Linked by Thom Holwerda on Sat 3rd Feb 2007 16:43 UTC, submitted by mwtomlinson
Novell and Ximian The Free Software Foundation is reviewing Novell's right to sell new versions of Linux operating system software after the open-source community criticized Novell for teaming up with Microsoft. "The community of people wants to do anything they can to interfere with this deal and all deals like it. They have every reason to be deeply concerned that this is the beginning of a significant patent aggression by Microsoft," Eben Moglen, the Foundation's general counsel, said on Friday. Update: The FSF claims this is being hyped.
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RE[6]: FUD...
by Hiev on Sat 3rd Feb 2007 19:10 UTC in reply to "RE[5]: FUD..."
Hiev
Member since:
2005-09-27

Yes, but Novell never claimed copyrigh of any GPL software, just from the software they made that hapens to use GPL libraries, nothing more.

Reply Parent Score: 1

RE[7]: FUD...
by DeadFishMan on Sat 3rd Feb 2007 22:19 in reply to "RE[6]: FUD..."
DeadFishMan Member since:
2006-01-09

Yes, but Novell never claimed copyrigh of any GPL software, just from the software they made that hapens to use GPL libraries, nothing more.

I'm wondering if you just lack comprehension skills or if you're just poking jabs for fun... If your software uses GPL libraries, it becomes GPL software automatically. Don't want to turn your software GPL? No problem. Just don't use the said libraries. Look elsewhere. There is plenty of LGPL/BSD/MIT /etc-licensed libraries out there that you can use. If you can't find one that suits your needs, you have the option to write one yourself.

But, from the moment that you decide to incorporate GPL code on your product, you have to abide to the upstream license.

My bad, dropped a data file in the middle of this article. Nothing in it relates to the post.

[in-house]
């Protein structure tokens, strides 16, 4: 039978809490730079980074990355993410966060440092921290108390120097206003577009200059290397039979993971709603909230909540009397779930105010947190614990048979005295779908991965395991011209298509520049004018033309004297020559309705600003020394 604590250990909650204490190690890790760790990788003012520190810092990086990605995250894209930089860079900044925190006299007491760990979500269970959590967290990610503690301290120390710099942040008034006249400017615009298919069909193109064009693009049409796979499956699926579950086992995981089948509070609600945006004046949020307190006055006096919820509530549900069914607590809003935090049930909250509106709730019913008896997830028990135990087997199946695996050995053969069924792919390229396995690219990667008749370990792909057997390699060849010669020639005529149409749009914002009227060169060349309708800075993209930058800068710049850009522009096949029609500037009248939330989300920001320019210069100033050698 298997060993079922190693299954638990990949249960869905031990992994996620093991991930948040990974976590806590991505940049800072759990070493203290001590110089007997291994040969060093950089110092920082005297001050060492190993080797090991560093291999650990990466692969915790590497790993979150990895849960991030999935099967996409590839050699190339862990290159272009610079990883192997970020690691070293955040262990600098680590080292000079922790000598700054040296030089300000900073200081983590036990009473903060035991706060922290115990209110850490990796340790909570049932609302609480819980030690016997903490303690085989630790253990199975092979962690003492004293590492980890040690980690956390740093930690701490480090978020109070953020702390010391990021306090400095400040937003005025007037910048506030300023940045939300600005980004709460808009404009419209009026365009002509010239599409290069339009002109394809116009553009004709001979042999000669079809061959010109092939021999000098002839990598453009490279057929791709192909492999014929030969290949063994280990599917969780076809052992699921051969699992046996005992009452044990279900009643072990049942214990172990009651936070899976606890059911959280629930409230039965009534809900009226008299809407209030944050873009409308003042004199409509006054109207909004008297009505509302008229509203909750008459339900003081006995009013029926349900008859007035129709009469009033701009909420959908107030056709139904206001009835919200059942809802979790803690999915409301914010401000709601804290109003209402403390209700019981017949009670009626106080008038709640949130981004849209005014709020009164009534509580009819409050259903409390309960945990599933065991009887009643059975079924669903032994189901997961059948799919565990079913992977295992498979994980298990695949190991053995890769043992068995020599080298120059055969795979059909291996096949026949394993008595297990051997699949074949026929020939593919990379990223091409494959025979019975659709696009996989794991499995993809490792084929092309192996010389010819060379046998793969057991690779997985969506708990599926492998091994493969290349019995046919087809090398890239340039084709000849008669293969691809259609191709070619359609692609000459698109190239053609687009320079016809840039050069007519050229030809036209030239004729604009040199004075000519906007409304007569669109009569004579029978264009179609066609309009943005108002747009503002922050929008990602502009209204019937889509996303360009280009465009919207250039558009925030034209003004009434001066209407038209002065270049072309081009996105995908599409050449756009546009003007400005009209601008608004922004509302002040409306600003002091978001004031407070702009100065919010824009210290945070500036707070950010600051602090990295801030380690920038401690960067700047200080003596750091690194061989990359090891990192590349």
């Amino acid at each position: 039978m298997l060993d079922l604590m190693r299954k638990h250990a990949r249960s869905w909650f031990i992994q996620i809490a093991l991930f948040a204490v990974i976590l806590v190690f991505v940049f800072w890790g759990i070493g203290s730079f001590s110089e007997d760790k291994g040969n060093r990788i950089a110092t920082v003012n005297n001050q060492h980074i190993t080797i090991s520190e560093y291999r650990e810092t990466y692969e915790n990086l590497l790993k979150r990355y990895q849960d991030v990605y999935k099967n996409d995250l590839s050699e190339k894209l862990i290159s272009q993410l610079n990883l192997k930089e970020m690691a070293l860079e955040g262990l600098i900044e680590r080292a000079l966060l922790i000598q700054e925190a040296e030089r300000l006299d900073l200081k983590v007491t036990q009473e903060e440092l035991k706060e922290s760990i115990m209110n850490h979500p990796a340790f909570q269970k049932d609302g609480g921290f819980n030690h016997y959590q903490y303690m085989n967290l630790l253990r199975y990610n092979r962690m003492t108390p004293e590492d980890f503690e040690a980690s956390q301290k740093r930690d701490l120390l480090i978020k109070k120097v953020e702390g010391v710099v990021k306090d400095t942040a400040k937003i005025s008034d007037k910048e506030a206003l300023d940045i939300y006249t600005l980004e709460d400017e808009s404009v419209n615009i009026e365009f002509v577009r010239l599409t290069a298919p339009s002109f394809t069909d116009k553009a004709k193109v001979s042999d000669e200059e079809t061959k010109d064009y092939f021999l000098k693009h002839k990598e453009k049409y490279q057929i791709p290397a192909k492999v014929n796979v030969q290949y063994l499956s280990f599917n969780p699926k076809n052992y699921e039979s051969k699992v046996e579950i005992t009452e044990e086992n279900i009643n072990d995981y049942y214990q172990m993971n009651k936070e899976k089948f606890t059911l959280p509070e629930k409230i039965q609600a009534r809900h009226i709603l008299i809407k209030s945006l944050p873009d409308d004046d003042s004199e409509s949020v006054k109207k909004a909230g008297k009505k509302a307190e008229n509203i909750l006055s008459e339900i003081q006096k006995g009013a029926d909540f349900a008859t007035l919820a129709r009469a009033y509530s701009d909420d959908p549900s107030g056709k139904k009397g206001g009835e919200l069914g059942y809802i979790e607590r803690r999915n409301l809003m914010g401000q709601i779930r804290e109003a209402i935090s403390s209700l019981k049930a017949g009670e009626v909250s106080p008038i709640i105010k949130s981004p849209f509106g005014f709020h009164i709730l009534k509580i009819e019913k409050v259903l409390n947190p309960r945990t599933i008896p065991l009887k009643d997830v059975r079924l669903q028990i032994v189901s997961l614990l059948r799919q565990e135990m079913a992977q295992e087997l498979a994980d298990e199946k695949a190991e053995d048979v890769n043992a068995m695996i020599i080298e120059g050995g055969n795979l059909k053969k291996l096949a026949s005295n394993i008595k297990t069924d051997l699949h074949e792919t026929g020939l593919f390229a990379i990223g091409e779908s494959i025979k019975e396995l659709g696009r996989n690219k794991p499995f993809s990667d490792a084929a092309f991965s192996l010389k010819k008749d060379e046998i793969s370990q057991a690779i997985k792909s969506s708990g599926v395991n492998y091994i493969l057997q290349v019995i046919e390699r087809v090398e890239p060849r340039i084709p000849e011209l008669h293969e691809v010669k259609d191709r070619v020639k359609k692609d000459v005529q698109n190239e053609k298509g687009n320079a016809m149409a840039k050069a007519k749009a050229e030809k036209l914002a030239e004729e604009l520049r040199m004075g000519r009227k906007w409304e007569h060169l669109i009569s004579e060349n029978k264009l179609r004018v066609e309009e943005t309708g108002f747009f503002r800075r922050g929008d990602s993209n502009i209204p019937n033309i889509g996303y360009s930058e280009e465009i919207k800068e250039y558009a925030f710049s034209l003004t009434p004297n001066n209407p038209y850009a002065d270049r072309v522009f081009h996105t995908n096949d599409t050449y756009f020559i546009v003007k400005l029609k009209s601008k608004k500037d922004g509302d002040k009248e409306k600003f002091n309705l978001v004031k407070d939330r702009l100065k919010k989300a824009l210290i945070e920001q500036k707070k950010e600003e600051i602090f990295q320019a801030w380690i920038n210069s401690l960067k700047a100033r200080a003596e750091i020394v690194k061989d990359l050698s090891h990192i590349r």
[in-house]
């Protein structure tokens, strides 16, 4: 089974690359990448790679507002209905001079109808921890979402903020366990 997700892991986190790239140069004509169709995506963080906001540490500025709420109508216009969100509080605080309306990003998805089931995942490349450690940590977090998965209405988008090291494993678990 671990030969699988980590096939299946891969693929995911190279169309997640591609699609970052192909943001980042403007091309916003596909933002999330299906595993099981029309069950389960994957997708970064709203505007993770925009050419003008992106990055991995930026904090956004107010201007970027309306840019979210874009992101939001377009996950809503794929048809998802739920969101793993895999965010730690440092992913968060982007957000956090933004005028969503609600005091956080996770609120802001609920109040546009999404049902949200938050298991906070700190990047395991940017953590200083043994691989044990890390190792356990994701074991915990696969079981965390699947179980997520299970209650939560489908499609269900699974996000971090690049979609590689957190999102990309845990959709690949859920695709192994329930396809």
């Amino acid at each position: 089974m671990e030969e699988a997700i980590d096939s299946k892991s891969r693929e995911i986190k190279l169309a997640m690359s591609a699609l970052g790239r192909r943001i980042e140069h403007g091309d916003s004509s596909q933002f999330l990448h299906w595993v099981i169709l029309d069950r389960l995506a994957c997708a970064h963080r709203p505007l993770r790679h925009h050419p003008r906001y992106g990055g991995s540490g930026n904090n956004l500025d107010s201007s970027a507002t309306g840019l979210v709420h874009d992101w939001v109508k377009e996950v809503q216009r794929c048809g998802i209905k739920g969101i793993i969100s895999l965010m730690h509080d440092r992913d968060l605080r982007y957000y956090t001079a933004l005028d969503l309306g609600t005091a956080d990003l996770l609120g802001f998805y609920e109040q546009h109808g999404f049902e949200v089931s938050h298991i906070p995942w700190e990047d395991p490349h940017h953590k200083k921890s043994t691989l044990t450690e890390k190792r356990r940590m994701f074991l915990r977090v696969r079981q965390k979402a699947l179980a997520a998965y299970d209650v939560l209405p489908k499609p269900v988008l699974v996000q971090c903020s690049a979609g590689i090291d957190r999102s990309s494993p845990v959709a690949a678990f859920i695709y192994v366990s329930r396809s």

Novell is stepping on eggs here because the copyright holder of a large and very important piece of their product is questioning whether they - Novell - have the rights to keep distributing their - FSF - software or not. If it turns out that the MS/Novell deal is indeed breaking the terms of the GPL, the FSF and other copyright holders can and should revoke Novell's rights to keep distributing their software. It is that simple.

I still am not sure if that will be a good thing in the end but Novell should know better what they were doing when they signed that deal.

Reply Parent Score: 3

RE[8]: FUD...
by dostrowski on Sat 3rd Feb 2007 23:03 in reply to "RE[7]: FUD..."
dostrowski Member since:
2006-11-10

Novell is stepping on eggs here because the copyright holder of a large and very important piece of their product is questioning whether they - Novell - have the rights to keep distributing their - FSF - software or not. If it turns out that the MS/Novell deal is indeed breaking the terms of the GPL, the FSF and other copyright holders can and should revoke Novell's rights to keep distributing their software.

Stallman has already stated that the Novell-Microsoft deal does not violate GPL2, which is, currenctly, what all GNU software and GPL software, for that matter, are licenced under.

Therefore they cannot revoke Novell's right to distribute from that perspective.

I'm not sure how the FSF hopes to accomplish what they're after.

Reply Parent Score: 4